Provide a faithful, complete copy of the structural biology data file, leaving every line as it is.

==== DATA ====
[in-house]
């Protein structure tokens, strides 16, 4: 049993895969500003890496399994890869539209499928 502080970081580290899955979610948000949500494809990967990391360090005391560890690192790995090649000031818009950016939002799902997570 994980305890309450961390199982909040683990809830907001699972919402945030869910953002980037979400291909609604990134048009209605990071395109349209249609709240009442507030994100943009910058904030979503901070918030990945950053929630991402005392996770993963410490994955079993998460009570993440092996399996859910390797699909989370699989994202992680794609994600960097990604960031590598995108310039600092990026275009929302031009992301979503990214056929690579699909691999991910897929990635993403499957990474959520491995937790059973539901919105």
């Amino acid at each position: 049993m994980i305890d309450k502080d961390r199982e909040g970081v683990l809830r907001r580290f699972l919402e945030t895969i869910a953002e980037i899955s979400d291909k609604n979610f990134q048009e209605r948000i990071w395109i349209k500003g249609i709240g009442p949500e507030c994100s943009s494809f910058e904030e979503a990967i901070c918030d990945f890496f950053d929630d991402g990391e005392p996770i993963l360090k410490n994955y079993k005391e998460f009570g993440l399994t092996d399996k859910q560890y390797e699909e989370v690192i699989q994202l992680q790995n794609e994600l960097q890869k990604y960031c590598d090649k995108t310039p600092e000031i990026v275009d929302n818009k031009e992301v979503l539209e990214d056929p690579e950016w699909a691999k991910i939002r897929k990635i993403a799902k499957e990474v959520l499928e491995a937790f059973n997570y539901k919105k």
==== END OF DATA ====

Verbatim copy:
[in-house]
């Protein structure tokens, strides 16, 4: 049993895969500003890496399994890869539209499928 502080970081580290899955979610948000949500494809990967990391360090005391560890690192790995090649000031818009950016939002799902997570 994980305890309450961390199982909040683990809830907001699972919402945030869910953002980037979400291909609604990134048009209605990071395109349209249609709240009442507030994100943009910058904030979503901070918030990945950053929630991402005392996770993963410490994955079993998460009570993440092996399996859910390797699909989370699989994202992680794609994600960097990604960031590598995108310039600092990026275009929302031009992301979503990214056929690579699909691999991910897929990635993403499957990474959520491995937790059973539901919105």
């Amino acid at each position: 049993m994980i305890d309450k502080d961390r199982e909040g970081v683990l809830r907001r580290f699972l919402e945030t895969i869910a953002e980037i899955s979400d291909k609604n979610f990134q048009e209605r948000i990071w395109i349209k500003g249609i709240g009442p949500e507030c994100s943009s494809f910058e904030e979503a990967i901070c918030d990945f890496f950053d929630d991402g990391e005392p996770i993963l360090k410490n994955y079993k005391e998460f009570g993440l399994t092996d399996k859910q560890y390797e699909e989370v690192i699989q994202l992680q790995n794609e994600l960097q890869k990604y960031c590598d090649k995108t310039p600092e000031i990026v275009d929302n818009k031009e992301v979503l539209e990214d056929p690579e950016w699909a691999k991910i939002r897929k990635i993403a799902k499957e990474v959520l499928e491995a937790f059973n997570y539901k919105k």